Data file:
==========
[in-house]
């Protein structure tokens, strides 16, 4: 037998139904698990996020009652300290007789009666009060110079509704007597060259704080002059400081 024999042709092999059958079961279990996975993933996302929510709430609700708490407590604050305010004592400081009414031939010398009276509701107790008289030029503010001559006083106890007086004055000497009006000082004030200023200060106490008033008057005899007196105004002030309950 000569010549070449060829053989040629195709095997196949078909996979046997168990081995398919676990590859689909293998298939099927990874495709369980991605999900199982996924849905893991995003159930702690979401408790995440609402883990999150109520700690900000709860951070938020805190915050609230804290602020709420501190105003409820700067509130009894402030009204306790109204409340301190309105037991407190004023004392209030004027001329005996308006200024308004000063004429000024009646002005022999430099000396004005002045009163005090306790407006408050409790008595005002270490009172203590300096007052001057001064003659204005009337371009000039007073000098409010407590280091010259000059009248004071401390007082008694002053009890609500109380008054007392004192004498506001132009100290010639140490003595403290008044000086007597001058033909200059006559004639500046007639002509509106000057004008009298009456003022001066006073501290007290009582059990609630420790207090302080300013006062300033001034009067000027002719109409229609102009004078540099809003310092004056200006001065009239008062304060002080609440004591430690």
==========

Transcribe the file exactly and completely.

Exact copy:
[in-house]
């Protein structure tokens, strides 16, 4: 037998139904698990996020009652300290007789009666009060110079509704007597060259704080002059400081 024999042709092999059958079961279990996975993933996302929510709430609700708490407590604050305010004592400081009414031939010398009276509701107790008289030029503010001559006083106890007086004055000497009006000082004030200023200060106490008033008057005899007196105004002030309950 000569010549070449060829053989040629195709095997196949078909996979046997168990081995398919676990590859689909293998298939099927990874495709369980991605999900199982996924849905893991995003159930702690979401408790995440609402883990999150109520700690900000709860951070938020805190915050609230804290602020709420501190105003409820700067509130009894402030009204306790109204409340301190309105037991407190004023004392209030004027001329005996308006200024308004000063004429000024009646002005022999430099000396004005002045009163005090306790407006408050409790008595005002270490009172203590300096007052001057001064003659204005009337371009000039007073000098409010407590280091010259000059009248004071401390007082008694002053009890609500109380008054007392004192004498506001132009100290010639140490003595403290008044000086007597001058033909200059006559004639500046007639002509509106000057004008009298009456003022001066006073501290007290009582059990609630420790207090302080300013006062300033001034009067000027002719109409229609102009004078540099809003310092004056200006001065009239008062304060002080609440004591430690």